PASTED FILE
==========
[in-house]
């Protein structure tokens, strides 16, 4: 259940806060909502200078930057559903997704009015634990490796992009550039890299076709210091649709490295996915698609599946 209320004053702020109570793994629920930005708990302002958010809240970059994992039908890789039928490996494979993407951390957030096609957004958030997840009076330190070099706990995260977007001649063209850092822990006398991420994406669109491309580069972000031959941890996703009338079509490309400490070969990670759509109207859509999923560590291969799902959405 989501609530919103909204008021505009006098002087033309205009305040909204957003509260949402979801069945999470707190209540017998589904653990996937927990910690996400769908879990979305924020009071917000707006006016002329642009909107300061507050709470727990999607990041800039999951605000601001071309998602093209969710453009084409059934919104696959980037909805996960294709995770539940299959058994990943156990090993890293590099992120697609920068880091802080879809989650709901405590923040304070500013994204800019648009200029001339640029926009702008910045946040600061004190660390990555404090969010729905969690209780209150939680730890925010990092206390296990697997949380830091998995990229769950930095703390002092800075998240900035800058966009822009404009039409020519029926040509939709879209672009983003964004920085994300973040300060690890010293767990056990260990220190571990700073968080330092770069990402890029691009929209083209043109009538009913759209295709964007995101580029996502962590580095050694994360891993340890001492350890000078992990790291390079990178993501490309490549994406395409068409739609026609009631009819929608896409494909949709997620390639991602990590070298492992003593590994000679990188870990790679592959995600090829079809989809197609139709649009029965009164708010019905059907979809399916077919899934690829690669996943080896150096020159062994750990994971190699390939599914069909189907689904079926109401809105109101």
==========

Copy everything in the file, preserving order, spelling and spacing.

[in-house]
């Protein structure tokens, strides 16, 4: 259940806060909502200078930057559903997704009015634990490796992009550039890299076709210091649709490295996915698609599946 209320004053702020109570793994629920930005708990302002958010809240970059994992039908890789039928490996494979993407951390957030096609957004958030997840009076330190070099706990995260977007001649063209850092822990006398991420994406669109491309580069972000031959941890996703009338079509490309400490070969990670759509109207859509999923560590291969799902959405 989501609530919103909204008021505009006098002087033309205009305040909204957003509260949402979801069945999470707190209540017998589904653990996937927990910690996400769908879990979305924020009071917000707006006016002329642009909107300061507050709470727990999607990041800039999951605000601001071309998602093209969710453009084409059934919104696959980037909805996960294709995770539940299959058994990943156990090993890293590099992120697609920068880091802080879809989650709901405590923040304070500013994204800019648009200029001339640029926009702008910045946040600061004190660390990555404090969010729905969690209780209150939680730890925010990092206390296990697997949380830091998995990229769950930095703390002092800075998240900035800058966009822009404009039409020519029926040509939709879209672009983003964004920085994300973040300060690890010293767990056990260990220190571990700073968080330092770069990402890029691009929209083209043109009538009913759209295709964007995101580029996502962590580095050694994360891993340890001492350890000078992990790291390079990178993501490309490549994406395409068409739609026609009631009819929608896409494909949709997620390639991602990590070298492992003593590994000679990188870990790679592959995600090829079809989809197609139709649009029965009164708010019905059907979809399916077919899934690829690669996943080896150096020159062994750990994971190699390939599914069909189907689904079926109401809105109101």